Doctor who designed drug combination for upcoming execution resigns post as state's top physician
The doctor who designed the lethal drug combination set to be used in an execution next month has resigned his position as Nevada’s chief medical officer after a little more than a year on the job.
Dr. John DiMuro’s resignation came Monday, according to Jordan Smith of the attorney general’s office, who mentioned the development in a Tuesday court hearing related to the scheduled execution. Smith said the career move didn’t have to do with the execution of 46-year-old Scott Dozier, who has voluntarily given up appeals after he was sentenced to death for a murder that happened in 2002.
Nevada Department of Health and Human Services spokeswoman Chrystal Main confirmed DiMuro’s resignation but said she couldn’t release his resignation letter or provide information about the rationale because it was a personnel record. DiMuro couldn’t immediately be reached.
Dozier’s defense attorney David Anthony, as well as a representative from the American Civil Liberties Union of Nevada, both said it’s unclear how the development could affect the case.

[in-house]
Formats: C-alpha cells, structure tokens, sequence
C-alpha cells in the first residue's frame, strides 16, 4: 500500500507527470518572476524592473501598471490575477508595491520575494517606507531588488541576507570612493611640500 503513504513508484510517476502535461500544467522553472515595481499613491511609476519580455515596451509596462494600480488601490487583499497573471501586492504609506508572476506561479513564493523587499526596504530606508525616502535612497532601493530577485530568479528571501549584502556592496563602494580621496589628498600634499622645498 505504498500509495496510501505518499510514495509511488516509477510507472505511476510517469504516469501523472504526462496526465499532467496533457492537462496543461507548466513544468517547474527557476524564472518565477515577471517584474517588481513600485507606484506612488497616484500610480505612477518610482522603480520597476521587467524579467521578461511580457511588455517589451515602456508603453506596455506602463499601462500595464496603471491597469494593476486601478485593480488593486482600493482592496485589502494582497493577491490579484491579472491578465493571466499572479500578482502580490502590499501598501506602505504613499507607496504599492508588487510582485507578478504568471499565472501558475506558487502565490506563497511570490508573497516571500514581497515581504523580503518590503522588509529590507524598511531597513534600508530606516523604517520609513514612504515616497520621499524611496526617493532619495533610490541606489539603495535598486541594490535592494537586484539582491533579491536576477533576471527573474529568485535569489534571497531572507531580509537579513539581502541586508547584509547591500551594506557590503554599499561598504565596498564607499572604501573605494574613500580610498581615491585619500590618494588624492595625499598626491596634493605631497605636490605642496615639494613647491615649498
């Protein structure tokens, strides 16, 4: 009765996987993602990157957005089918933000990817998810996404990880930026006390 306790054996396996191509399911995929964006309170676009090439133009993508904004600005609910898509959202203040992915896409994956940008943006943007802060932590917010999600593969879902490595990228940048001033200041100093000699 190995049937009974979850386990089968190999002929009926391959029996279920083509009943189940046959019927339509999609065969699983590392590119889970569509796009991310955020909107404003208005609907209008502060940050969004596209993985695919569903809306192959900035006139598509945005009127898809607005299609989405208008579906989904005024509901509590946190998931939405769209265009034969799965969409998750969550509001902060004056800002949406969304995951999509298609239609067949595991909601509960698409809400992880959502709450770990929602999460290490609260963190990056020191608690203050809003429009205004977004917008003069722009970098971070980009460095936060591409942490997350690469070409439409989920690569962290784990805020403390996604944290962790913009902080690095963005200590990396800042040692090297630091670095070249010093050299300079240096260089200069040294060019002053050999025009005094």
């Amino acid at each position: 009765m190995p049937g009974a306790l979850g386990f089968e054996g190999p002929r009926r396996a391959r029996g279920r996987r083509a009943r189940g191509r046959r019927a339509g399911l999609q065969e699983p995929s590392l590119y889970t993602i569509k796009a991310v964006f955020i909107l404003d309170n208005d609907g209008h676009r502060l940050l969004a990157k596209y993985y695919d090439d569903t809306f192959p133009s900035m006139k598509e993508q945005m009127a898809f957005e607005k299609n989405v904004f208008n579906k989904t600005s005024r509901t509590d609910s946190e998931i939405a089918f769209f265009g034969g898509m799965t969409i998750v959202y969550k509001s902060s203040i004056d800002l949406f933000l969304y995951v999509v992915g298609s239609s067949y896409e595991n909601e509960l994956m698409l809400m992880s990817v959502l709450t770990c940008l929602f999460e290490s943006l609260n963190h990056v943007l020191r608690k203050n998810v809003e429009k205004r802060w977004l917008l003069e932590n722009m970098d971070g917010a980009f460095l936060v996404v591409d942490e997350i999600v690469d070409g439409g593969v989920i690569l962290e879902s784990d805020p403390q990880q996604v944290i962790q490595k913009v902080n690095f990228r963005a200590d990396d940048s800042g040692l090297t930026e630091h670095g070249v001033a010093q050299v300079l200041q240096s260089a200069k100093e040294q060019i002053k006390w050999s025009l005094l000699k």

In August, the Nevada Department of Corrections announced that its director had developed a lethal injection cocktail plan after consulting with the state’s chief medical officer. The combination — the opioid fentanyl, the drug known by the brand name Valium and the paralytic cisatracurium — has been criticized as untested and unprecedented.
The state and Dozier’s defense team met on Tuesday for a hearing before District Court Judge Jennifer Togliatti aimed at determining whether the execution will proceed in a lawful manner. The issue is set for further discussion on Friday, when the defense’s expert witness — an anesthesiologist — is expected to face questions about the efficacy and humaneness of the proposed drug combination.
DiMuro is an osteopathic physician who is board certified in anesthesiology and pain medicine, according to his official state biography. Prior to taking the post as the state’s top doctor, he was the medical director of pain services for the Sierra Surgery Hospital in Carson City.
The chief medical officer’s job entails enforcing all public health laws and regulations in the state, as well as investigating the causes of diseases, epidemics and other public health issues.